Pigtail Ordinance 1878

Officials in San Francisco believed that the threat of losing their queues (long, braided ponytails) would keep Chinese immigrants from overcrowding the jails. They passed a law known as the “Pigtail Ordinance,” which forced prisoners to submit to having their hair cut within an inch of their scalp. Although the law applied to all prisoners, the ponytails worn by the Chinese were symbols of identity. The loss of one’s queue was considered a mark of disgrace. According to their beliefs, cutting it caused great suffering after death.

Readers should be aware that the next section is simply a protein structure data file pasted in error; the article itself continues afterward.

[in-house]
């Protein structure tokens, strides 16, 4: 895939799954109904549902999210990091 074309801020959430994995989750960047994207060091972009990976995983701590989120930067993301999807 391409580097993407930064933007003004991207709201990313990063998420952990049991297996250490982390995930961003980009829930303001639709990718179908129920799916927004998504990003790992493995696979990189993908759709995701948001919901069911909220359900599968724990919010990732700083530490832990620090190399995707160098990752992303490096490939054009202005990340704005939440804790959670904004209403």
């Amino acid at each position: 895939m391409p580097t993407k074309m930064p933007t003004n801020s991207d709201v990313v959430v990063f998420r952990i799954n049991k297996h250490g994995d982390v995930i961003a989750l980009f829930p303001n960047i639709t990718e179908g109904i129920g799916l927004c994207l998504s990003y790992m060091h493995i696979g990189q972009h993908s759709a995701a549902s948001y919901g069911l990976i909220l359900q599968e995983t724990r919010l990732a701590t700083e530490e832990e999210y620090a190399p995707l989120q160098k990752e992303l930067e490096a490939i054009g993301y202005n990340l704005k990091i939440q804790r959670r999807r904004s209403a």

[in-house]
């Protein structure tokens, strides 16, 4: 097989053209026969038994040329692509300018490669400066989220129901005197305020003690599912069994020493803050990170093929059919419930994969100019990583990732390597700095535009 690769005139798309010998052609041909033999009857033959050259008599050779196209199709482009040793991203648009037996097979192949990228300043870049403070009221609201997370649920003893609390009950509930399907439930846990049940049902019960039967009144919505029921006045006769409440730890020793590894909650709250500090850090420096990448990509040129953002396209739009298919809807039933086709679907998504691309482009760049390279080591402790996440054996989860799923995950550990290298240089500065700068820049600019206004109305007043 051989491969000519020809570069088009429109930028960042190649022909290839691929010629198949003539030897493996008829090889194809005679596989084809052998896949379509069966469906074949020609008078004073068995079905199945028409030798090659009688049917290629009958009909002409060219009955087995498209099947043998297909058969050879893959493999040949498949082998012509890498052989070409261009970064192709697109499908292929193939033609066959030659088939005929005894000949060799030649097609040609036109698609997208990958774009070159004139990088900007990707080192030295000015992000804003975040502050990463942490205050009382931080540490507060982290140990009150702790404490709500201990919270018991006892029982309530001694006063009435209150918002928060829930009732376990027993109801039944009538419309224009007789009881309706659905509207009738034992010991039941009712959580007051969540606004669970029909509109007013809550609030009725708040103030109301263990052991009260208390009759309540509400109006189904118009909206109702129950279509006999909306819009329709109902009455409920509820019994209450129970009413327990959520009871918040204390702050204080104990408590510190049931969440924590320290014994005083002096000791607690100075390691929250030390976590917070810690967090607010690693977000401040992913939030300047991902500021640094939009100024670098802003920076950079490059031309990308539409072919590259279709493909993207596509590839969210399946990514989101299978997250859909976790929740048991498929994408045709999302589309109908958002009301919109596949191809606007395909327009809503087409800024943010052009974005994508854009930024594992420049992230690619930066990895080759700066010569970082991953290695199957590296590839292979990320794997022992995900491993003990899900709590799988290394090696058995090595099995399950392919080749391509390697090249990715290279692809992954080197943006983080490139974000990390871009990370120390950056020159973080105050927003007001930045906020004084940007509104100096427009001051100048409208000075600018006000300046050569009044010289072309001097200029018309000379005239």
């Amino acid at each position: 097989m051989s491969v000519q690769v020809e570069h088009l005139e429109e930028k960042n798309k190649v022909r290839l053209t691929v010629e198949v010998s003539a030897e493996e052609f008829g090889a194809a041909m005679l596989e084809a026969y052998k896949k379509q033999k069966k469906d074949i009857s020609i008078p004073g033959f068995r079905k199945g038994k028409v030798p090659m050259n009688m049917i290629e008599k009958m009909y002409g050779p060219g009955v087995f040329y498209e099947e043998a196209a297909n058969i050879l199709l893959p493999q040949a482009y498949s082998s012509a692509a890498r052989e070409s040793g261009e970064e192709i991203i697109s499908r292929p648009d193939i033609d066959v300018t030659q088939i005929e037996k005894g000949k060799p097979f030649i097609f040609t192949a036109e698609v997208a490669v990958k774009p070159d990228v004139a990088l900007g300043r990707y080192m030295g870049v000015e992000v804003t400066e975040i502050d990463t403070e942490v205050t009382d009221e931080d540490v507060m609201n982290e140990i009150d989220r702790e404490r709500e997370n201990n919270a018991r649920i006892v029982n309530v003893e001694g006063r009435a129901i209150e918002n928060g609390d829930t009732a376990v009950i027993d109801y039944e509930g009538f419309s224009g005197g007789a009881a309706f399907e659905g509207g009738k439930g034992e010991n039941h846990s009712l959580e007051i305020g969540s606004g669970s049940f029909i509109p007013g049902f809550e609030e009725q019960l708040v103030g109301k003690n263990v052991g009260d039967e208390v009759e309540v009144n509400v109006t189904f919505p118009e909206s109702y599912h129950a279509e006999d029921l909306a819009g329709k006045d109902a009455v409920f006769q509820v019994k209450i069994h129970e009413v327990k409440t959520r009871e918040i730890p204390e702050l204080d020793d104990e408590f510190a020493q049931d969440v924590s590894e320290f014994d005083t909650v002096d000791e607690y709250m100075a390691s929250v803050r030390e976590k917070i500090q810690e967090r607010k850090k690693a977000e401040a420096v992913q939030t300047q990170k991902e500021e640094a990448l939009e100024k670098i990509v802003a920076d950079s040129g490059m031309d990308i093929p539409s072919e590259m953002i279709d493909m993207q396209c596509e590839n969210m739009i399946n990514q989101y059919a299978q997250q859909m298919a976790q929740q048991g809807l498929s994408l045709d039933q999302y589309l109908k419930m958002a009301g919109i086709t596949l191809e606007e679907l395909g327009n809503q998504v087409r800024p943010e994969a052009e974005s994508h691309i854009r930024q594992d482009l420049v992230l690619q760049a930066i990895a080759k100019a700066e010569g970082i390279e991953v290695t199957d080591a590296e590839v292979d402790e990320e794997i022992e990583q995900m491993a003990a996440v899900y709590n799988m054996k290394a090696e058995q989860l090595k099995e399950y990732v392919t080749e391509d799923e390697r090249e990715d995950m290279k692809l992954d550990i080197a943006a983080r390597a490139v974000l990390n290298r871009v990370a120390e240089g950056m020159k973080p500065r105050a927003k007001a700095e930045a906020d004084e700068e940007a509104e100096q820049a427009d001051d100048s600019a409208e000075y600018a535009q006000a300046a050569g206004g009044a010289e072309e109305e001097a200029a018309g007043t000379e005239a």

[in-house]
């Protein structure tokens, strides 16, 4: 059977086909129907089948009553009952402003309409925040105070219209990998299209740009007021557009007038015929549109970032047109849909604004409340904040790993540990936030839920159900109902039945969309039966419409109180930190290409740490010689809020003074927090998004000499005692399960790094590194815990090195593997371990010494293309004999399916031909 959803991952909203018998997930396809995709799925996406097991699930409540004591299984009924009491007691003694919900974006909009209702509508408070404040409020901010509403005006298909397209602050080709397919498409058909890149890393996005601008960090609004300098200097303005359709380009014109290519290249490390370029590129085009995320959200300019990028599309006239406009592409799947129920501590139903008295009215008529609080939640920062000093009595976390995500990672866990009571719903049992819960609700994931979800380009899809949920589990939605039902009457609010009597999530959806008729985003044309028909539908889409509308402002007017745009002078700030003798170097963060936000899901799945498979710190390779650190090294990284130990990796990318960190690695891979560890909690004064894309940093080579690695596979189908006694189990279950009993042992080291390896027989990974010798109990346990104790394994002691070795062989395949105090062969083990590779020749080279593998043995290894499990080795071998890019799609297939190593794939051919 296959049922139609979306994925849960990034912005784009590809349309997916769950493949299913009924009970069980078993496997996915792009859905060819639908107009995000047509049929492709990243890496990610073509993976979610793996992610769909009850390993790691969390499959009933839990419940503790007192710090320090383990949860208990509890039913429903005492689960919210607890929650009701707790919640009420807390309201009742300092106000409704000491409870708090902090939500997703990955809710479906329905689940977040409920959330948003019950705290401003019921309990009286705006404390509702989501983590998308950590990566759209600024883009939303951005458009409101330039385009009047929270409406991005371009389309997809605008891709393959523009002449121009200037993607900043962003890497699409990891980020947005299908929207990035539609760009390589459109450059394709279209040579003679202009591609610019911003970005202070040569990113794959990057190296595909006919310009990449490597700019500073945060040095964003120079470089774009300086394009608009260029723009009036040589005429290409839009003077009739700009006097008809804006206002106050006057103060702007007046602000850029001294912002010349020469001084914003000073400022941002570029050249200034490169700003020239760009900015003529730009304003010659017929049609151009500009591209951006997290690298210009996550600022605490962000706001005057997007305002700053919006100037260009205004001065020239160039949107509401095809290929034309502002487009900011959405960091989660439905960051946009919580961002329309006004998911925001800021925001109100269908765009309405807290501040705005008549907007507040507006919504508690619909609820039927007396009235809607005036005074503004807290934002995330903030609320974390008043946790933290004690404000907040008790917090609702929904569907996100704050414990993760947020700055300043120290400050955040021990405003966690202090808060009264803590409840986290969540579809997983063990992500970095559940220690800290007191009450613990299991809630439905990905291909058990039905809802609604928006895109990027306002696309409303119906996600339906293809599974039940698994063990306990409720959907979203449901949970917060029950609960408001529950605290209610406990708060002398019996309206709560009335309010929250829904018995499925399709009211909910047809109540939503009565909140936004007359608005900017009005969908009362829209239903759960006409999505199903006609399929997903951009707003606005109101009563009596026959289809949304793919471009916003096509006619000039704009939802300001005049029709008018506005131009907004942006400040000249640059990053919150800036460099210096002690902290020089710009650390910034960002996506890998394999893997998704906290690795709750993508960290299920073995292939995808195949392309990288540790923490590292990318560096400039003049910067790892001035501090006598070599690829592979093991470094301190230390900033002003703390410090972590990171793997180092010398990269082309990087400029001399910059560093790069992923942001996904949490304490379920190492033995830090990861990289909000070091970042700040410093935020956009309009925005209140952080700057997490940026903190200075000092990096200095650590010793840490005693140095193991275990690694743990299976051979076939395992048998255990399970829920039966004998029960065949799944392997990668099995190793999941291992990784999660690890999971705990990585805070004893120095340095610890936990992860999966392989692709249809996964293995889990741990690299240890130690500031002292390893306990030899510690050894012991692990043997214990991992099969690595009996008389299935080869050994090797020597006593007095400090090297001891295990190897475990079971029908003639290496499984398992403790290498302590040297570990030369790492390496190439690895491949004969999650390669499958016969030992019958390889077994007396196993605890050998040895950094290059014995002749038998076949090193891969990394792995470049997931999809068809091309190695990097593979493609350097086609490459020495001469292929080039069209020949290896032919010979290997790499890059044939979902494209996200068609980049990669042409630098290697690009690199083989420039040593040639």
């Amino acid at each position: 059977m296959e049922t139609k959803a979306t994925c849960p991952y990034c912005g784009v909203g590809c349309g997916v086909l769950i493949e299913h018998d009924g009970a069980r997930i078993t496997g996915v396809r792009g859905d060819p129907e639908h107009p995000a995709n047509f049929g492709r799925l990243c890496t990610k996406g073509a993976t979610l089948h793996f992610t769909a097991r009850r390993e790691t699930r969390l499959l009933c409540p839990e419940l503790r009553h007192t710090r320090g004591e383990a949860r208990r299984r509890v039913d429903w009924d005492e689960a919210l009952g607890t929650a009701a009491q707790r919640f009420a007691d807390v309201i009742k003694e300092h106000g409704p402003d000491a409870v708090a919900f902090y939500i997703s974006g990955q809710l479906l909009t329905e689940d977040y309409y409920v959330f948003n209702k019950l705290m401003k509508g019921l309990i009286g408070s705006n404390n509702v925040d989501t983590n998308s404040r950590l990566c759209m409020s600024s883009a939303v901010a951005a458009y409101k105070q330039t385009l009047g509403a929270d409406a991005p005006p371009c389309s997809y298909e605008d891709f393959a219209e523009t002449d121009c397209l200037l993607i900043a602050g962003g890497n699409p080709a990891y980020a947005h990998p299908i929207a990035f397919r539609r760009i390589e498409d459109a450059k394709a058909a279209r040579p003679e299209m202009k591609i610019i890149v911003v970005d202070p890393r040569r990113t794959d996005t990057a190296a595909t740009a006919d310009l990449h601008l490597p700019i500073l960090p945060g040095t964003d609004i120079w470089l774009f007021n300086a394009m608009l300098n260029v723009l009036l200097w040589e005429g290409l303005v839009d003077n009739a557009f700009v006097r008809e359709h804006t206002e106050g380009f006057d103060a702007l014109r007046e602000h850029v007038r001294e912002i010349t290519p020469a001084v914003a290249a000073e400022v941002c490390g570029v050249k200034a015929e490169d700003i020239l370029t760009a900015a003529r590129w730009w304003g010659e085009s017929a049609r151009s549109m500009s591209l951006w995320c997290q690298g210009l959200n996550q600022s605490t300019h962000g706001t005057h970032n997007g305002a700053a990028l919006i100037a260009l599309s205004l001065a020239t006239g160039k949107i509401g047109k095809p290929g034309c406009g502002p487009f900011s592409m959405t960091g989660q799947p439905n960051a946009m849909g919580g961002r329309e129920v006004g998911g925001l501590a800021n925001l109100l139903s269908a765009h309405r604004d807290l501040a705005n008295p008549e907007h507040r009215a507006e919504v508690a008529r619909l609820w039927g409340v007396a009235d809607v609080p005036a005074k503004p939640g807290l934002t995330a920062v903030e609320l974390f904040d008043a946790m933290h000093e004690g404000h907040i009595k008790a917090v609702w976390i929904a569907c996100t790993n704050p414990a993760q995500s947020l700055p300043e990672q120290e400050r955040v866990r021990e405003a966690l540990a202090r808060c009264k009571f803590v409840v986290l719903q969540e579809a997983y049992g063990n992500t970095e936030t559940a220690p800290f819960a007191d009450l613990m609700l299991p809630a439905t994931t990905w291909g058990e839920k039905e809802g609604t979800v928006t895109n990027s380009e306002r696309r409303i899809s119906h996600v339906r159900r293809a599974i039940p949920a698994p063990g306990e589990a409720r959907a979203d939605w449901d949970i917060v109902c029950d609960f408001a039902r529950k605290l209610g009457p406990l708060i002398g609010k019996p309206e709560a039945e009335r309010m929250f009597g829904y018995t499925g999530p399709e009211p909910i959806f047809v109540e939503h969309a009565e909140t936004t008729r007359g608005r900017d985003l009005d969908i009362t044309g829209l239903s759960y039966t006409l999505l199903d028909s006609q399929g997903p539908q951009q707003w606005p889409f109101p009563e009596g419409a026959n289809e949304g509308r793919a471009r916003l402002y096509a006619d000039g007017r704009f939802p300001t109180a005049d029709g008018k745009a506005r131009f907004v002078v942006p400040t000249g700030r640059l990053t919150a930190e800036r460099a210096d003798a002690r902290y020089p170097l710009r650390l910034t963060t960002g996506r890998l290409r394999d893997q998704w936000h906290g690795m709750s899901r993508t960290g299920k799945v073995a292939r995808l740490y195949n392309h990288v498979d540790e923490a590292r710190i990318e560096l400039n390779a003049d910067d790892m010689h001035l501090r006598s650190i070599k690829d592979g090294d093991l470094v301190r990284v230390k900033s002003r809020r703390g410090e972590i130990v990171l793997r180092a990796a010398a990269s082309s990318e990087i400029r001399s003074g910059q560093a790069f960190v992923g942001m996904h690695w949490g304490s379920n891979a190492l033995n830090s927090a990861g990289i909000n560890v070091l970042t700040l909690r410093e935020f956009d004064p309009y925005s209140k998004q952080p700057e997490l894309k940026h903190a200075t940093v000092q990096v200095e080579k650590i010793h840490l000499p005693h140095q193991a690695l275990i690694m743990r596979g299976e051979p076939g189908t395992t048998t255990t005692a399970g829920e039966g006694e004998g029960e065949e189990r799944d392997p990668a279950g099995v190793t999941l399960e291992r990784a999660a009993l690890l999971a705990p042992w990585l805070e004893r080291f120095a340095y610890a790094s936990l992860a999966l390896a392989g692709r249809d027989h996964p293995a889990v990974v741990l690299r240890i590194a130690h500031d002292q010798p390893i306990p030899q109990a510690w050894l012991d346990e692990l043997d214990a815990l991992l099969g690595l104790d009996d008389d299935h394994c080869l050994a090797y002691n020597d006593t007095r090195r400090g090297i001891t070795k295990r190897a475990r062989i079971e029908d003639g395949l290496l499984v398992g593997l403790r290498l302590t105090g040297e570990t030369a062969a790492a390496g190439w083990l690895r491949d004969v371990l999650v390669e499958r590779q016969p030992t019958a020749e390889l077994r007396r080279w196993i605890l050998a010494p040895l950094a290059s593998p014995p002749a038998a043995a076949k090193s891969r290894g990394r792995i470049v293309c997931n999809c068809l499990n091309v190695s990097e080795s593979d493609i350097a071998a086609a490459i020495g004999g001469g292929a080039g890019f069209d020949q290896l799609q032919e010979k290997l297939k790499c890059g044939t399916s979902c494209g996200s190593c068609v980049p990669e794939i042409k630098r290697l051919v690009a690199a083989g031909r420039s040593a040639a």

After a sheriff “wantonly, maliciously” cut off his queue, a Chinese immigrant named Ho Ah Kow took him to court. The judge invalidated the San Francisco “Pigtail Ordinance” on equal protection grounds—granting a historic victory for Chinese Americans.